Economics at your fingertips  

Tax Preferences for Higher Education and Adult College Enrollment

Sara LaLumia

National Tax Journal, 2012, vol. 65, issue 1, 59-89

Abstract: The federal government delivers substantial college aid through the tax code. The designs of the Lifetime Learning tax credit and the tuition deduction may make them particularly useful to older students. This paper investigates how these provisions affect college attendance of individuals in their 30s and 40s. Using panel data and fixed effects instrumental variable estimation, I find no effect on adult college attendance or degree completion. There is a positive effect on college attendance among a subsample, those whose 1998 educational attainment fell short of earlier expectations. Overall, these results suggest that tax-based aid subsidizes inframarginal college attendance among adults.

Date: 2012
References: View references in EconPapers View complete reference list from CitEc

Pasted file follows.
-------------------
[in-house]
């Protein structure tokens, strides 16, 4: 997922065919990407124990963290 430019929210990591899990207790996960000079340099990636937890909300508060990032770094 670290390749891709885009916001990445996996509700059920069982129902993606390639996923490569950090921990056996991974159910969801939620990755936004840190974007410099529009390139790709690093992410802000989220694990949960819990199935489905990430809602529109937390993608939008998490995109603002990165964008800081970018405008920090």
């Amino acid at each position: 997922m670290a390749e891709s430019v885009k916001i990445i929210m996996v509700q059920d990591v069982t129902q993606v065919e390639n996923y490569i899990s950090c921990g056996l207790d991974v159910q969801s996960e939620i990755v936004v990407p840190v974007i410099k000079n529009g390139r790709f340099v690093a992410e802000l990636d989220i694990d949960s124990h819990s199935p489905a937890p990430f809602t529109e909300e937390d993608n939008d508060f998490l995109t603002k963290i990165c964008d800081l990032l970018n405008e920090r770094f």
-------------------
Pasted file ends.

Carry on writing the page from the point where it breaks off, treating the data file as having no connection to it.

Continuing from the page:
Citations: View citations in EconPapers (11) Track citations by RSS feed

Downloads: (external link) (application/pdf) (text/html)
Access is restricted to subscribers and members of the National Tax Association.

Related works:
Working Paper: Tax Preferences for Higher Education and Adult College Enrollment (2010) Downloads
This item may be available elsewhere in EconPapers: Search for items with the same title.

Export reference: BibTeX RIS (EndNote, ProCite, RefMan) HTML/Text

Persistent link:

Access Statistics for this article

National Tax Journal is currently edited by Stacy Dickert-Conlin and William M. Gentry

More articles in National Tax Journal from National Tax Association, National Tax Journal Contact information at EDIRC.
Bibliographic data for series maintained by The University of Chicago Press ().

Page updated 2021-08-18
Handle: RePEc:ntj:journl:v:65:y:2012:i:1:p:59-89